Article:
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Publication numberUS20040160576 A1
Publication typeApplication
Application numberUS 10/718,451
Publication dateAug 19, 2004
Filing dateNov 19, 2003
Priority dateNov 20, 2002
Also published asUS7407285
Publication number10718451, 718451, US 2004/0160576 A1, US 2004/160576 A1, US 20040160576 A1, US 20040160576A1, US 2004160576 A1, US 2004160576A1, US-A1-20040160576, US-A1-2004160576, US2004/0160576A1, US2004/160576A1, US20040160576 A1, US20040160576A1, US2004160576 A1, US2004160576A1
InventorsMing Lai, Casimir Swinger, Meijuan Yuan
Original AssigneeMing Lai, Casimir Swinger, Meijuan Yuan
Export CitationBiBTeX, EndNote, RefMan
External Links: USPTO, USPTO Assignment, Espacenet
Method and apparatus for obtaining patient-verified prescription of high order aberrations
US 20040160576 A1
Abstract
The present invention contemplates an ophthalmic adaptive-optics instrument to obtain patient-verified prescription of low and high-order aberrations. The present invention further contemplates a new and improved method and apparatus of customized corneal ablation using a patient-verified prescription of low and high-order aberrations. The patient-verified prescription of high-order aberrations characterizes the aberration correction needed for optimal visual acuity and enables customized corneal ablation to achieve optimal visual acuity for each individual patient.
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Claims(20)
What is claimed is:
1. An ophthalmic adaptive-optics instrument for obtaining patient-verified prescription of low and high-order aberrations, comprising:
an observation target disposed for a subject eye to fixate upon;
an aberration-compensating element disposed in the observation path of said subject eye, wherein said aberration-compensating element is driven by a control signal and is capable of compensating low and high-order aberrations of said subject eye;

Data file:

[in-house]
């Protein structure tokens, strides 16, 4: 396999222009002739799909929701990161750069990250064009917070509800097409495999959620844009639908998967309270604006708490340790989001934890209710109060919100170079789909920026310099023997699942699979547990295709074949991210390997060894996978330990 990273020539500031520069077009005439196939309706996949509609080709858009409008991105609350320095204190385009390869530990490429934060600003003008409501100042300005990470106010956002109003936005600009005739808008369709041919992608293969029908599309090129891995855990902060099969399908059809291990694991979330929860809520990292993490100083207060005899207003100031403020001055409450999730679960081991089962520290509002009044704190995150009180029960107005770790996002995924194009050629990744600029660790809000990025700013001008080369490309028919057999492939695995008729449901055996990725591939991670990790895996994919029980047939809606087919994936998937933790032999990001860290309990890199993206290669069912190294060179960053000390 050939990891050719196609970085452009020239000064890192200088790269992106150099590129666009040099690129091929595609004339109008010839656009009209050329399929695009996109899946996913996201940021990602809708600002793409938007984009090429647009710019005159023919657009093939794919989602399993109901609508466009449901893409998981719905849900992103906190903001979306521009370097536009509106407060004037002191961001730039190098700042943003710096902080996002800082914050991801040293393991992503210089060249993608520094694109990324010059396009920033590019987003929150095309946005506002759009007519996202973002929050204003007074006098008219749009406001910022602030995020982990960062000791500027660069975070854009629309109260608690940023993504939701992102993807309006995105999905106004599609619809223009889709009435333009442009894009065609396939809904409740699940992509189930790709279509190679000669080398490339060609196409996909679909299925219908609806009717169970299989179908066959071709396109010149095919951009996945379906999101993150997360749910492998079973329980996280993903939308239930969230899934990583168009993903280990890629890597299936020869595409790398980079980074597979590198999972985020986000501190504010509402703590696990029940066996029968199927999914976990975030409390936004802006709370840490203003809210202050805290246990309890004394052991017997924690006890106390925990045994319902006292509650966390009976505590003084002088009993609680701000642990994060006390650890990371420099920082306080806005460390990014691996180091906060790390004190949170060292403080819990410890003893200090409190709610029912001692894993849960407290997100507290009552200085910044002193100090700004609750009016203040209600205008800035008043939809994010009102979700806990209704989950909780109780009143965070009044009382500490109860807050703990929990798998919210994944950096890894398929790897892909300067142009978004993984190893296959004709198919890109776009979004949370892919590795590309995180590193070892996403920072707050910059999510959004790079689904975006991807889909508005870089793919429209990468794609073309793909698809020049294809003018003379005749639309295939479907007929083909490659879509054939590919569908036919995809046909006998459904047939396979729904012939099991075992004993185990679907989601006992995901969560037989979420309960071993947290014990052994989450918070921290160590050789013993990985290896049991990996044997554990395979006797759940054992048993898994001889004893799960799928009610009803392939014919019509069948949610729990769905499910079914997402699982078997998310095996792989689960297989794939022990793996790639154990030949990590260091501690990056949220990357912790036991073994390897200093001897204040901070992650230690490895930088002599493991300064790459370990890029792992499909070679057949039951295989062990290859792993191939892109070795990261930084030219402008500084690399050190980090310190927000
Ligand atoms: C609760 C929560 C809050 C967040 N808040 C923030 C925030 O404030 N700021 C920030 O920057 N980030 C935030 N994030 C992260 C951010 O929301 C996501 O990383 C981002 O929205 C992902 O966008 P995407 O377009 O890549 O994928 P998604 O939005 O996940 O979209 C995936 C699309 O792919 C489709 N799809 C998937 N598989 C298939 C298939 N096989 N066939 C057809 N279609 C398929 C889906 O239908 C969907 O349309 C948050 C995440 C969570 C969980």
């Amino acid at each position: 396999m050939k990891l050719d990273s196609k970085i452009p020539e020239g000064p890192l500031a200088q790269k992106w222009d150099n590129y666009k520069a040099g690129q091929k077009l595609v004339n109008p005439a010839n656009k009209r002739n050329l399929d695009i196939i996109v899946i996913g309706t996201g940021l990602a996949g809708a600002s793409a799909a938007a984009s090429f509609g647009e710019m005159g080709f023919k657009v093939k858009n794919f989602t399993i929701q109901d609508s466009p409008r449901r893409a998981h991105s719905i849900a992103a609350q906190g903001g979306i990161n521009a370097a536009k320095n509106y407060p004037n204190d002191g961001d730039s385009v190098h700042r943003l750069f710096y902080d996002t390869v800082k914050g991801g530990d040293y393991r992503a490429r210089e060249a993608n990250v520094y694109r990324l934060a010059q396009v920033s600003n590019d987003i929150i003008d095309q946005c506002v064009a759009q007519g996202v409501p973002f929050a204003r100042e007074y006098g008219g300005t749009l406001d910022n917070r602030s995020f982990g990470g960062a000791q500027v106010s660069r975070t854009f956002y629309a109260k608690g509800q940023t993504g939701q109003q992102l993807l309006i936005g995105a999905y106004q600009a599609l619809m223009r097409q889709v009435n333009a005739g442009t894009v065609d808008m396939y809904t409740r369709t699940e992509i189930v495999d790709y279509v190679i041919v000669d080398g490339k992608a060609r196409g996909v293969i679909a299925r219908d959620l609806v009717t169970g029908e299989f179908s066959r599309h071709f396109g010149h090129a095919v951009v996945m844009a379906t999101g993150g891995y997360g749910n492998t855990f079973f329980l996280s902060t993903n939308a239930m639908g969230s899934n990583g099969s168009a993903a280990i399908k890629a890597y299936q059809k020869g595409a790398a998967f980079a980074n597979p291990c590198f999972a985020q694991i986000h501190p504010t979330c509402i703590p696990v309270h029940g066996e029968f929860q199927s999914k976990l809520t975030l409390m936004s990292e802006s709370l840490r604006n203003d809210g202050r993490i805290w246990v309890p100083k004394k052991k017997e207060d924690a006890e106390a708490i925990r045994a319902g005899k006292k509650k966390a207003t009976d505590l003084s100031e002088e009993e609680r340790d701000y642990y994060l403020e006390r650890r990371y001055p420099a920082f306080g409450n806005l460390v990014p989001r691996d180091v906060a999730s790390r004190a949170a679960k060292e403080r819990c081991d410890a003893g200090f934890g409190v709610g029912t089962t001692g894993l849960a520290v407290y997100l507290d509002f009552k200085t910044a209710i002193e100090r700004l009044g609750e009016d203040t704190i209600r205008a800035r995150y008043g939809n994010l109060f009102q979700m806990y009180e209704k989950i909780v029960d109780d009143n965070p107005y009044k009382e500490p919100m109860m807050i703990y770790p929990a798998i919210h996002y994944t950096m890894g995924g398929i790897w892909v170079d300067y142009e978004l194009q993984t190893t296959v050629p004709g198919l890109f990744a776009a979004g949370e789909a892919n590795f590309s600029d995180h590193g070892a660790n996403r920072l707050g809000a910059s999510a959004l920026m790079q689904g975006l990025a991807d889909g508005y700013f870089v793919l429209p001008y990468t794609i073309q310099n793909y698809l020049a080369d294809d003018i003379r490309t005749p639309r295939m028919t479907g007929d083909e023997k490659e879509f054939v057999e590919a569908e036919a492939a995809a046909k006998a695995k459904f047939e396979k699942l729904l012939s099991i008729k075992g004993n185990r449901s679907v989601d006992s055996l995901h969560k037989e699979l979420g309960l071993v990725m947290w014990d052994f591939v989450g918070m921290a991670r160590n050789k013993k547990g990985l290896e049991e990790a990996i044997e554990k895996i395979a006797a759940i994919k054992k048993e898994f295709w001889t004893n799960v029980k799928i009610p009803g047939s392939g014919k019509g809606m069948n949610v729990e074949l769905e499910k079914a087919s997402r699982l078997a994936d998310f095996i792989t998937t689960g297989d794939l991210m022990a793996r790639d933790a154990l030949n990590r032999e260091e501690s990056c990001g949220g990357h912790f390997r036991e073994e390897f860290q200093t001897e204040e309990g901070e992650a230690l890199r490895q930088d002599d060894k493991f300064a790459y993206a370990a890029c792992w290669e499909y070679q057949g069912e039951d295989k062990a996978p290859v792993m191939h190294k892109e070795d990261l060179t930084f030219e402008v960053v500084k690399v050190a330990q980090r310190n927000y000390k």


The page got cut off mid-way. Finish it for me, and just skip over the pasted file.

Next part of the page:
a wavefront-sensing device sensing the aberration of said subject eye via said aberration-compensating element;
processing electronics coupled to said wavefront-sensing device and accepting a command signal to generate said control signal to drive said aberration-compensating element; and
subjective feedback control means enabling the patient to actively produce said command signal to adjust said aberration-compensating element and to verify the amount of aberration compensation for optimal visual acuity;
wherein said ophthalmic adaptive-optics instrument can measure the total aberration of said subject eye, corresponding to a null command signal, and the residual aberration for optimal visual acuity, corresponding to a command signal for optimal visual acuity; and
wherein said ophthalmic adaptive-optics instrument provides, by subtracting said residual aberration from said total aberration, said patient-verified prescription of low-and-high order aberrations.
2. An ophthalmic adaptive-optics instrument of claim 1, wherein said aberration-compensating element is a deformable mirror.
3. An ophthalmic adaptive-optics instrument of claim 1, wherein said aberration-compensating element consists of a deformable mirror and a set of compensation lenses.
4. An ophthalmic adaptive-optics instrument of claim 1, wherein said aberration-compensating element is a spatial phase modulator.
5. An ophthalmic adaptive-optics instrument of claim 1, wherein said wavefront-sensing device is a Hartmann-Shack wavefront sensor.
6. An ophthalmic adaptive-optics instrument of claim 1, wherein said wavefront-sensing device is a curvature wavefront sensor.
7. A method for obtaining patient-verified prescriptions of low and high-order aberrations, comprising the steps of:
providing an observation target for a subject eye to fixate;
providing an aberration-compensating element disposed in the observation path of said subject eye, wherein said aberration-compensating element is driven by a control signal and is capable to compensate low and high order aberrations of said subject eye;
providing a wavefront-sensing device to sense the aberration of said subject eye via said aberration-compensating element;
providing processing electronics coupled to said wavefront-sensing device and read in a command signal;
generating said control signal to drive said aberration-compensating element;